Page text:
As most readers who are in small-to-medium businesses (SMBs) can attest, there’s never enough time in the day or money in the bank to tackle every challenge your business might be facing.
One of the critical challenges facing SMBs is training—namely, how can you put in place a training program that is current, complete, and effective while at the same time keeping it affordable?
If you’ve found staff training and development a difficult beast to tame, you’re not alone. Bersin by Deloitte reports that while virtually every company wants to improve their capabilities in people management, a scant 14 percent can actually say they’ve made real progress.
Part of the reason so many businesses are spinning their wheels is indecision and paralysis on the part of business owners. With so many options for training programs and platforms available, wading through all of the noise to find a system that works well for your business is a daunting task.
On thing’s for sure, however…
Not training is not an option
Intimidating as the decision on how to train employees might be, failure to find an answer comes with enormous risks and tangible drawbacks:
- Ambiguous and unclear expectations that frustrate your team members
- A lack of process and documentation that creates inconsistent quality in the products and services delivered while creating more work for experienced team members
- Poor onboarding of staff means that it will take much longer for them to become productive
And maybe worst of all is the loss of staff members who have become frustrated with the lack of clear process. The cost to replace and re-train an employee is as high as 20 – 213 percent of that employee’s salary. In a resource-limited small business where every penny counts, that’s a HUGE chunk of change to be pouring down the drain.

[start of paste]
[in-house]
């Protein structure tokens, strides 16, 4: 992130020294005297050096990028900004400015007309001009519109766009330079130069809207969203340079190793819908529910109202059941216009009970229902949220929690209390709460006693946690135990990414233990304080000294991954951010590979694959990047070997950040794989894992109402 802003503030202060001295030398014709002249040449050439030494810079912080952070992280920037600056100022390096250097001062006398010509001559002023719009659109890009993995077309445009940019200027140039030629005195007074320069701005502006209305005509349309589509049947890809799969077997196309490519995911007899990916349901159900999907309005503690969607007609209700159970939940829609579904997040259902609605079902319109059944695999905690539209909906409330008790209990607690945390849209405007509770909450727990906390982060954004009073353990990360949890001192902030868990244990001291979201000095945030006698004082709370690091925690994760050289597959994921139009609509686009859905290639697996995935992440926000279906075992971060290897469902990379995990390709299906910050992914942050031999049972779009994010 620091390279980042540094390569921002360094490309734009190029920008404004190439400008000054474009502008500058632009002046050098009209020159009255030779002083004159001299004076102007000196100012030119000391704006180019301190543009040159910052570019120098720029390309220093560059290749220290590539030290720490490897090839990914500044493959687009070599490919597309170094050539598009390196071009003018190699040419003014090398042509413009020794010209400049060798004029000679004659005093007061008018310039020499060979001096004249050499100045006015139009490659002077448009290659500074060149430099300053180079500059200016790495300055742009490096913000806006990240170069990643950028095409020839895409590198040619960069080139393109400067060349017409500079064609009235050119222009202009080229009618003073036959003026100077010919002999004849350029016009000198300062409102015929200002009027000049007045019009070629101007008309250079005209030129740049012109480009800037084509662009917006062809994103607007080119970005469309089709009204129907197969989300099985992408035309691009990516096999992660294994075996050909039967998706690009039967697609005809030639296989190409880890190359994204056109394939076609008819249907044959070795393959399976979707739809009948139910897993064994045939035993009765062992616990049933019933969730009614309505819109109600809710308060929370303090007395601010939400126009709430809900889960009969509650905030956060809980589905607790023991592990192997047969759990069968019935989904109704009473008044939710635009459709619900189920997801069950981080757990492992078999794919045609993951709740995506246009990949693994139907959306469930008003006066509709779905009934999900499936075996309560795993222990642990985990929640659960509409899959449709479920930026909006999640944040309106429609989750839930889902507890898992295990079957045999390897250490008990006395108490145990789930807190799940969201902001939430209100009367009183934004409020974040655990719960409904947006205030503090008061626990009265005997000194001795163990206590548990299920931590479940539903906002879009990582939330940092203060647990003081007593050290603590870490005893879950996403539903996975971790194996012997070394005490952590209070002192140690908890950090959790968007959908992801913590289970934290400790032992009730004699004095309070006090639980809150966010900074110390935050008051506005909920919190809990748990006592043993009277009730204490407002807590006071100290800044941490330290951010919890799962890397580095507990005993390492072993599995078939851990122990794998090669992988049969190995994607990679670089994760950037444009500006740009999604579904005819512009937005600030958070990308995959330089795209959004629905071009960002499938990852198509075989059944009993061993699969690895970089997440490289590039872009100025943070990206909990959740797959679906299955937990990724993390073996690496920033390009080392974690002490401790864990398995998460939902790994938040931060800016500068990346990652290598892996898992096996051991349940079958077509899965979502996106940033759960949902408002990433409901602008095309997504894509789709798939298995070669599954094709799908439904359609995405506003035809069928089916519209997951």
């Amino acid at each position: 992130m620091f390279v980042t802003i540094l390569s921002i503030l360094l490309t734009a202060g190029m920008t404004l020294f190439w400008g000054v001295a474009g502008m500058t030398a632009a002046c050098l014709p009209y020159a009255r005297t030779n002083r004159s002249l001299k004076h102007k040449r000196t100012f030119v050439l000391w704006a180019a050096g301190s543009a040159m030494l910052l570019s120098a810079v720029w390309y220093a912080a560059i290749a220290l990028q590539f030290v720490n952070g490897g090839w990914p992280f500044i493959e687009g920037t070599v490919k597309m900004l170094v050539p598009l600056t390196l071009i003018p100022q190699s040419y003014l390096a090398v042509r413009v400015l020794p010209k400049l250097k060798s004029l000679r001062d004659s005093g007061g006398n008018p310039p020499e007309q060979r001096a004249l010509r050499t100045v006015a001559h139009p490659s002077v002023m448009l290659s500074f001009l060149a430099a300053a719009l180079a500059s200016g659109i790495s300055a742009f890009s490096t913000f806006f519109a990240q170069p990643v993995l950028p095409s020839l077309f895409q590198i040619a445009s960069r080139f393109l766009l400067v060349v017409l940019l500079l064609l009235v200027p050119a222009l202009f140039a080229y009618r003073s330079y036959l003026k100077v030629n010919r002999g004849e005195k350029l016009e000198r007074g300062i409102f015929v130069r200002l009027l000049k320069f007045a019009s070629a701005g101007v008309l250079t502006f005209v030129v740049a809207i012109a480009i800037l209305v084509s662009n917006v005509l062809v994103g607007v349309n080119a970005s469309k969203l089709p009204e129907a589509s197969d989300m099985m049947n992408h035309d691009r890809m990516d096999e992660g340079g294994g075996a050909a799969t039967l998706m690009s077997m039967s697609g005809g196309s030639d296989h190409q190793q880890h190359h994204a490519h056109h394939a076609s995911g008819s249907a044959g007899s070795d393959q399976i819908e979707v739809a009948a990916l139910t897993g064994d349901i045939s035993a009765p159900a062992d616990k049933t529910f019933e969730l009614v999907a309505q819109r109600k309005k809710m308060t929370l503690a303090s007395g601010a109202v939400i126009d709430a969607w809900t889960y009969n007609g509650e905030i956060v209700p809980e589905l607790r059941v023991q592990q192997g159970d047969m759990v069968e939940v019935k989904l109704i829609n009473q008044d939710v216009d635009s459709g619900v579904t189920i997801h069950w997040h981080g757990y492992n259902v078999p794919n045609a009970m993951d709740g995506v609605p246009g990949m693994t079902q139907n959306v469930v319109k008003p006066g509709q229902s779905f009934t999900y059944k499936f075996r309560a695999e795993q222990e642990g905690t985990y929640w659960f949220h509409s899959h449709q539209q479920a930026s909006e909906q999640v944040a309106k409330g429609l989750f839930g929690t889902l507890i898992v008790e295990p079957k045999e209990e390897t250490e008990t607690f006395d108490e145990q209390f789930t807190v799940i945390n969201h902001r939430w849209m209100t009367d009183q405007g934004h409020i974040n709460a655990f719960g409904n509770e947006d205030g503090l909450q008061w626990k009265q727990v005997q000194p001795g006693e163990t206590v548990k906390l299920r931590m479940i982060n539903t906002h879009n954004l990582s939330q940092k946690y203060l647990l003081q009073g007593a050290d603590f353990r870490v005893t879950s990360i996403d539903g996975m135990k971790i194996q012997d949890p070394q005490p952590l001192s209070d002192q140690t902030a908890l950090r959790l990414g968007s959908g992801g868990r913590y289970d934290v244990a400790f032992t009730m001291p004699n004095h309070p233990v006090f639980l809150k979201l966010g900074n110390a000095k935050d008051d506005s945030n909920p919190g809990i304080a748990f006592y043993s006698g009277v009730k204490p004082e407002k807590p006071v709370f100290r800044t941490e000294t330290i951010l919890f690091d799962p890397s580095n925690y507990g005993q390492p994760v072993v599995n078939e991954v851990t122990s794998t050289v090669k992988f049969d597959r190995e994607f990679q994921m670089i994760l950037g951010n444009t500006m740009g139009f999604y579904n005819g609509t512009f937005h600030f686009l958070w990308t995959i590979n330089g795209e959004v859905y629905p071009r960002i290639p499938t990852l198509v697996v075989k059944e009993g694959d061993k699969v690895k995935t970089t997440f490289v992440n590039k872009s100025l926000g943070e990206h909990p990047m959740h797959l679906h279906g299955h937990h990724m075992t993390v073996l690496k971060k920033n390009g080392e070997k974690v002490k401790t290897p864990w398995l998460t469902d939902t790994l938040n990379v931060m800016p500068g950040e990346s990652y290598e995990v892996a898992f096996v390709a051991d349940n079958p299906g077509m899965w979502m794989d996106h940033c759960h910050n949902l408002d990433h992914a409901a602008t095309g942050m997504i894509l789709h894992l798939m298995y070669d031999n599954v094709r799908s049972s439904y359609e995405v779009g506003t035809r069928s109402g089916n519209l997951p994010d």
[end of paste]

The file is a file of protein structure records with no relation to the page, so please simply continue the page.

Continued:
You may also be missing out on the chance to acquire top talent and more qualified candidates. Prospective employees are attracted to organizations with strong training programs. With proper training, prospective staff get a greater sense of security in the fact that there are defined processes and rules to play by, and steps they can follow to succeed on the job.
Even knowing this is not enough
Often, bottlenecks in the development and delivery of training can bring progress to a crashing halt.
In most small businesses, training employees becomes the sole responsibility of one department (those poor HR people), or even worse, just one person.
This creates a natural bottleneck where there’s a constant struggle to keep up; developing training programs becomes a longwinded process, and by the time something is created, it may already be outdated or require improvement.